The day after Thanksgiving is known in America as Black Friday – the opening of the pre-Christmas shopping season, when merchants launch midnight sales and dubious oddball discounts, and hordes of turkey-stuffed consumers storm the malls like barbarians at the gates.
This year the 4th of December should go down in Washington as Dull Grey Wednesday – the day that Jim Doty, chairman of the Public Company Accounting Oversight Board, hosted a public meeting to release his long-announced and little-awaited plan to require the auditors of US public companies to identify their lead partners by individual name.
By contrast to the chaos in the malls, hordes of investors and other financial information users yawned with indifference and turned back to shopping and fantasy football.
Partner naming has been simmering on the PCAOB’s burners since 2005, well before its July 2009 concept release, but has not improved with age – instead it’s an issue on which neither side of the “discussion” has a persuasive case or advocacy to be proud of.
The profession’s ongoing opposition – here summarized – quakes at the fear of heightened criticism, individual partner harassment and increased litigation exposure. But years of personal partner identification in the European environment are to the contrary, illustrating only a complete absence of concern.
Even in the UK, where partner naming is relatively new, an illustrative example is Deloitte’s report dated May 21, 2013 on Vodaphone’s March 31 year-end financial statements. There the personal signature of its lead partner has attracted not one word of commentary for his selfless if coerced beau geste – even though that report is an important early adoption of the new British requirement for the quantification of audit and reporting materiality – a topic that is evolutionary and by rights worthy of serious attention and assessment, and happily discussed in the press by the head of Deloitte’s UK practice.
If “who cares?” should be the profession’s reaction to partner name disclosure, then, the case in its favor is no better founded.
As predictable, chairman Doty and his staff cite an academic bibliography that purports to find virtue and benefit in partner naming. But a serious dose of skepticism is indicated.
If the triviality of the issue were not compelling, it would be important to call out the confirmation bias lurking in Doty’s invocation. That’s because the scales of academic persuasion are barely quivered, much less tipped, by such “research” examples as ostensibly erroneous failures to issue going-concern opinions in Sweden, supposedly “abnormal” accruals in the UK, or a sampling of individual partners in China which credits heightened conservatism to those with Big Four experience.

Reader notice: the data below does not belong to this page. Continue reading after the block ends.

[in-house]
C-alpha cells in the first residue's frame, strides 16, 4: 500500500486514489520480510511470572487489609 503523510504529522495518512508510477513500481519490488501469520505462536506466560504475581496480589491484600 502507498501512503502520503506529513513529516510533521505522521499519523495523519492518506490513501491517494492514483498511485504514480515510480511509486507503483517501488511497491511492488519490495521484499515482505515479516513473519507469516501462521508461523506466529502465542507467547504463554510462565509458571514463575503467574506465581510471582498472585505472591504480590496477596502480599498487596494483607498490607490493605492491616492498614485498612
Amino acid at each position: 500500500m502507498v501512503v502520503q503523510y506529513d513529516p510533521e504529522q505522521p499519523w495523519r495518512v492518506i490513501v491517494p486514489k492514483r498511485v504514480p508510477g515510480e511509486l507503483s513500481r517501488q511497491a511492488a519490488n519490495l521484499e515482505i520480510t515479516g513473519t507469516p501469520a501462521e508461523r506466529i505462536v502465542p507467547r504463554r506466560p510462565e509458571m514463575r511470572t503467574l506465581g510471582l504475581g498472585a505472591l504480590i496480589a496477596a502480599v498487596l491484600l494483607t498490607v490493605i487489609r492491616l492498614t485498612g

It would be so dispiriting, if it mattered. Not only does recent experience with the fictive nature of Chinese financial reporting support the proposition that “quality Chinese accounting” ranks as an oxymoron up with “Italian justice system” or “Holy Roman Empire.” As well, the validity of report qualifications as a measure of auditor aggression is surely overwhelmed by the requirements of the global regulatory regimes for the anodyne language of clean opinions; witness the unqualified pre-failure reporting of the likes of GM, Fannie Mae and Lehman Brothers.
While reporters such as Edith Orenstein posted pre-release place-holders, the profession’s unremitting critics were in high dudgeon – yet the search still continues for a defensible reason to isolate the leader of an entire audit team, when any engagement of more than minimal complexity must involve a cohort of supporting personnel with distributed expertise and responsibilities sufficient to the task.
Francine McKenna, for example – endorsed by the Grumpy Old Accountant -- urged the politically unfeasible disclosure of an entire partner cohort. But few of the Big Four partners on her villains’ list were actually lead partners, which means that her argument proves too much – since listing an entire partner team plays squarely into the profession’s argument that the audit firm itself is answerable for its performance quality.
To retail investors, it would be a challenge to name the audit firms that serve their portfolio companies – much less would they register the identity of a single partner. While for those charged with decisions that matter – boards of directors, their audit committees and corporate executive leadership – the lead partner is as personally close to hand as a speed dial or a Siri instruction, and public naming is laughably irrelevant.
It may be predicted that the American regulators will have their way, by the middle of 2014 -- perhaps on partner naming, if not on a list of issues of more legitimate substance -- such as the final burial of the miserable topic of mandatory auditor rotation, or the yet-further retreat from the convergence of international accounting standards, or the PCAOB’s inconsequential steps to address the unsatisfactory state of the scope and content of the audit report itself.
Only proving yet again, that in the public evaluation of a regulator, the concept of “first, do no harm” is probably the best to be hoped for.
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